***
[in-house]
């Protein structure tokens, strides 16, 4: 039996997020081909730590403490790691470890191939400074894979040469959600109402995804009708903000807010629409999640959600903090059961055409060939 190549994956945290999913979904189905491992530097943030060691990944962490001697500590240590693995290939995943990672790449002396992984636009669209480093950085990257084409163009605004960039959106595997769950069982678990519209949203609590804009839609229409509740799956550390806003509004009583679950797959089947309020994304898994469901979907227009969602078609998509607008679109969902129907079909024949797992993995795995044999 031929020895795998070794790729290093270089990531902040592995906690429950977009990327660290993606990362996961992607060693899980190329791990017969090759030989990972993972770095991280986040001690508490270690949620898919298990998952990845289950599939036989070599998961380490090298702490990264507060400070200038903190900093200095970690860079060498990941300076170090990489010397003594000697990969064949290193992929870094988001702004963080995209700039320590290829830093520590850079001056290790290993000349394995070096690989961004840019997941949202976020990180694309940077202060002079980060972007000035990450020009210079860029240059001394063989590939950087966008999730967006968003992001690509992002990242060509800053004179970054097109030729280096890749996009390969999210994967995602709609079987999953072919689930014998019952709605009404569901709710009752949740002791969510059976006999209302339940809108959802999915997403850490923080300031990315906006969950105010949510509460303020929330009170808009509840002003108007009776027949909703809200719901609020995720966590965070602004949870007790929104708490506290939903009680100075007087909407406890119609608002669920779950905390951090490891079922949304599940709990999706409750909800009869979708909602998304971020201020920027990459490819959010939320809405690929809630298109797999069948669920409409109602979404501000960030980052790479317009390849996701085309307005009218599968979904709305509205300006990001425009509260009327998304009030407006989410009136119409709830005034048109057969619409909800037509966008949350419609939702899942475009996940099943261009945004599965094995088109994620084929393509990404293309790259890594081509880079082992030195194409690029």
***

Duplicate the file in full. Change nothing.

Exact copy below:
[in-house]
């Protein structure tokens, strides 16, 4: 039996997020081909730590403490790691470890191939400074894979040469959600109402995804009708903000807010629409999640959600903090059961055409060939 190549994956945290999913979904189905491992530097943030060691990944962490001697500590240590693995290939995943990672790449002396992984636009669209480093950085990257084409163009605004960039959106595997769950069982678990519209949203609590804009839609229409509740799956550390806003509004009583679950797959089947309020994304898994469901979907227009969602078609998509607008679109969902129907079909024949797992993995795995044999 031929020895795998070794790729290093270089990531902040592995906690429950977009990327660290993606990362996961992607060693899980190329791990017969090759030989990972993972770095991280986040001690508490270690949620898919298990998952990845289950599939036989070599998961380490090298702490990264507060400070200038903190900093200095970690860079060498990941300076170090990489010397003594000697990969064949290193992929870094988001702004963080995209700039320590290829830093520590850079001056290790290993000349394995070096690989961004840019997941949202976020990180694309940077202060002079980060972007000035990450020009210079860029240059001394063989590939950087966008999730967006968003992001690509992002990242060509800053004179970054097109030729280096890749996009390969999210994967995602709609079987999953072919689930014998019952709605009404569901709710009752949740002791969510059976006999209302339940809108959802999915997403850490923080300031990315906006969950105010949510509460303020929330009170808009509840002003108007009776027949909703809200719901609020995720966590965070602004949870007790929104708490506290939903009680100075007087909407406890119609608002669920779950905390951090490891079922949304599940709990999706409750909800009869979708909602998304971020201020920027990459490819959010939320809405690929809630298109797999069948669920409409109602979404501000960030980052790479317009390849996701085309307005009218599968979904709305509205300006990001425009509260009327998304009030407006989410009136119409709830005034048109057969619409909800037509966008949350419609939702899942475009996940099943261009945004599965094995088109994620084929393509990404293309790259890594081509880079082992030195194409690029």